Over the past 20 years, federal dollars have upgraded transportation facilities in every county in both North Carolina and South Carolina to handle the booming human population settling in the South. Literally thousands of miles of new blacktop have relieved traffic congestion and allowed travelers to get to their destinations in a more-efficient manner, and few will complain about the lack of slowdowns on the highway. But these transportation projects all over the eastern seaboard have taken their toll on wildlife.
Every time a new road corridor is established, substantial wetland acreage and native wildlife habitat are destroyed. Typically, wildlife suffers directly from highway mortality and indirectly from collaborative habitat loss. However, larger highway projects with significant grade improvements may have created features where waterfowl are gaining a foothold.
Just about every road project in the eastern part of both Carolinas will require significant fill to raise the grade to an acceptable level, especially projects east of I-95. Since fill dirt can be expensive to transport, most contractors will source their earthen material from borrow sites immediately adjacent to the roadway corridor, creating large lakes scattered all along the corridor. And anybody who has ever driven past these lakes during the winter may recall seeing large flocks of ducks, geese and even tundra swans.
One person who is keeping tabs on the waterfowl using these borrow pits is John Stanton of the U.S. Fish and Wildlife Service. On his travels to North Carolina’s Outer Banks each winter, he gets plenty of opportunities to glass the massive flocks of waterfowl using these roadside lakes. Waterfowl is Stanton’s primary concern as a biologist for the migratory bird field office since he is the supervisory wildlife biologist of the migratory bird field office for the Southeast.
According to Stanton, these borrow pits will — under the right conditions — provide benefits to both migratory and resident waterfowl. The borrow pits along US 64 are a prime example of how wild birds will find a use for these bodies of water.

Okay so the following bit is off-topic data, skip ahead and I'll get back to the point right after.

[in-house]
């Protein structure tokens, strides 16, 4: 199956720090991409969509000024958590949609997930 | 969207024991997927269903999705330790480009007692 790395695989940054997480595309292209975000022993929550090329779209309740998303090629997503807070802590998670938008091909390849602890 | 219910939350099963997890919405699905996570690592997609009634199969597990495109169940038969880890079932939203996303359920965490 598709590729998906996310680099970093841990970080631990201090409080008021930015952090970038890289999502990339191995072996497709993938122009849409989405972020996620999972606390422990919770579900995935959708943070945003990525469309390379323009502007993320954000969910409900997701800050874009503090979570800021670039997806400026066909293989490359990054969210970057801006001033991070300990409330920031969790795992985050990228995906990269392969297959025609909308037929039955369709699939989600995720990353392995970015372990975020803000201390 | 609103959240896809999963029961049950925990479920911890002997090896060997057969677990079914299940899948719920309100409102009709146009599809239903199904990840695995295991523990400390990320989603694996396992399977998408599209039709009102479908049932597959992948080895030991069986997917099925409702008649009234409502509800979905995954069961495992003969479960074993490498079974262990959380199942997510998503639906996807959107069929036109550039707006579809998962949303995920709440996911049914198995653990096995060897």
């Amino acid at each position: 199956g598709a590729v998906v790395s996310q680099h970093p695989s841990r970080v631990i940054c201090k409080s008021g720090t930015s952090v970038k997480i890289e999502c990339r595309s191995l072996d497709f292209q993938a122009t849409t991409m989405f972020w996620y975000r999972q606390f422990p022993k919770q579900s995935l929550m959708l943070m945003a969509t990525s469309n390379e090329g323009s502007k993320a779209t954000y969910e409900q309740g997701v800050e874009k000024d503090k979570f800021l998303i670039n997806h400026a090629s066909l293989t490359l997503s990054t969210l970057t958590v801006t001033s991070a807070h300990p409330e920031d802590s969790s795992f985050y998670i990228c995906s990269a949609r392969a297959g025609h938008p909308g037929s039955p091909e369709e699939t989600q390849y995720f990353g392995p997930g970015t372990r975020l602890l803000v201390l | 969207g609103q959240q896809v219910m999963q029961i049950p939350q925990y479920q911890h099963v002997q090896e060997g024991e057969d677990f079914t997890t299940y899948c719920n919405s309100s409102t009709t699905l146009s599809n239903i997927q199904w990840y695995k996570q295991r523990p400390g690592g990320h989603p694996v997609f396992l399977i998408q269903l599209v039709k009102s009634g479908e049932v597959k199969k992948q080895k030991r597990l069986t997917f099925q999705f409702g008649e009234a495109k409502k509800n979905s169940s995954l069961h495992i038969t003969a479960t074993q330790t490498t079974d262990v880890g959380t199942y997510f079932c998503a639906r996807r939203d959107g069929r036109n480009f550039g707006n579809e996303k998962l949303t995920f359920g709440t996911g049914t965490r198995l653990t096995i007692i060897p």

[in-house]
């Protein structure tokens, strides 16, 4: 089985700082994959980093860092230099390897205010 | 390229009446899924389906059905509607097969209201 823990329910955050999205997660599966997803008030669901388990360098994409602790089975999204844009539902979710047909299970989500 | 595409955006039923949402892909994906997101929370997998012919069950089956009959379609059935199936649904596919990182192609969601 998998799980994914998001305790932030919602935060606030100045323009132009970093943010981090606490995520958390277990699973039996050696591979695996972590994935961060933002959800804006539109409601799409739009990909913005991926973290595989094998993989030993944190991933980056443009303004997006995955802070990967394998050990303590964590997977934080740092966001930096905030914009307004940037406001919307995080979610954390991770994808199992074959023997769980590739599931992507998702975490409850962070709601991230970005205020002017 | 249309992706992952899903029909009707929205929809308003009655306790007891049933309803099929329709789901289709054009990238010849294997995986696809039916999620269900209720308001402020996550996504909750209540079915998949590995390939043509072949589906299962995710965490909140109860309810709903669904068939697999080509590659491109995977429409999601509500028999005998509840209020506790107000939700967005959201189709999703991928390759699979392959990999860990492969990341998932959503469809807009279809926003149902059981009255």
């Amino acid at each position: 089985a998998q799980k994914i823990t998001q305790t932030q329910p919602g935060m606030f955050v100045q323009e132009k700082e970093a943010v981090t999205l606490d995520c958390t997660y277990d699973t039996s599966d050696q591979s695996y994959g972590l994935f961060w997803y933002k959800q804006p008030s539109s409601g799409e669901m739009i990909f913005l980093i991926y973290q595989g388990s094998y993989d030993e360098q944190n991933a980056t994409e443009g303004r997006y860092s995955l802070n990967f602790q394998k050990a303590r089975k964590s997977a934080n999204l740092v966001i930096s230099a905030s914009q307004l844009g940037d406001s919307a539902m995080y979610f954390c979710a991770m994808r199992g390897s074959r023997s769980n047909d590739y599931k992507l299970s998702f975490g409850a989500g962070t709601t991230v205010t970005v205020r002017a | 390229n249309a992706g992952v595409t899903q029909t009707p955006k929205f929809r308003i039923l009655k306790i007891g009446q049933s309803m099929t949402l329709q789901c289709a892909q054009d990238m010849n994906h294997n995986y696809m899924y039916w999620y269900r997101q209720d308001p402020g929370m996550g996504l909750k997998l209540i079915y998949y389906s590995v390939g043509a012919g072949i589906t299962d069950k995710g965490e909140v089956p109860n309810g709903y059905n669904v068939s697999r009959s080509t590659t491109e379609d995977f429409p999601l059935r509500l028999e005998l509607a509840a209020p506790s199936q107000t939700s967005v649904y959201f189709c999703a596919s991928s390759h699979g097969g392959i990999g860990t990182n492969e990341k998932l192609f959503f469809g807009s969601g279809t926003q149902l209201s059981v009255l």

“These borrow pits are well used by Canada geese, ring-necked ducks, hooded mergansers and some other ducks, but the majority of these birds are only using these ponds briefly,” he said. “The majority of the migrating flocks will use them for a day or two along their migration route for convenience.”
The majority of the borrow pits along major highways are located in areas with limited access from the public. Most landowners who retain the ownership of these ponds prevent hunter access, effectively creating a refuge.
“Even though these ponds fall way short of native duck habitat, waterfowl will use them as a resting place for loafing, preening and just floating around. These birds can sit on open water away from predators,” he said.
Waterfowl are opportunistic by nature. They are pre-programmed to take advantage of ephemeral or temporary habitats and will quickly change their game plan when a natural or unnatural environmental force presses. In unique circumstances, waterfowl will become residents in these borrow pits for a longer interval when rich food sources are nearby.
“As a rule of thumb, most ducks will stay within a 20-mile radius of an energy-rich food source, and as long as these birds on the borrow pits are not disturbed, they may continue to use them until something changes,” he said.
In fact, there is a borrow pit along US 64 near Tarboro, N.C., to which roughly 4,000 tundra swans return each fall. According to Stanton, they find solid food sources in the adjacent and nearby fields, and these landowners are restricting access to the borrow pits that creates a phenomenon unlike the typical one- or two-day stay.
“The key point is access and ownership of these ponds. If these areas were intensely hunted, they wouldn’t use them as much,” he said.
While the thousands of acres of borrow pits scattered all over the Carolinas may be providing new areas for ducks to land, hunters and other waterfowl enthusiasts must remember that these ponds are not replacement habitat for their natural feeding, resting and roosting grounds. Yet these borrow pits have the capacity to retain a portion of the migrating flock, even for a brief period.
“Borrow pits, protected from disturbance, provide adequate roosting and resting habitat for a select group of waterfowl species on a temporary basis (and) that is a definite positive benefit for harboring migrating flocks during the winter season,” he said.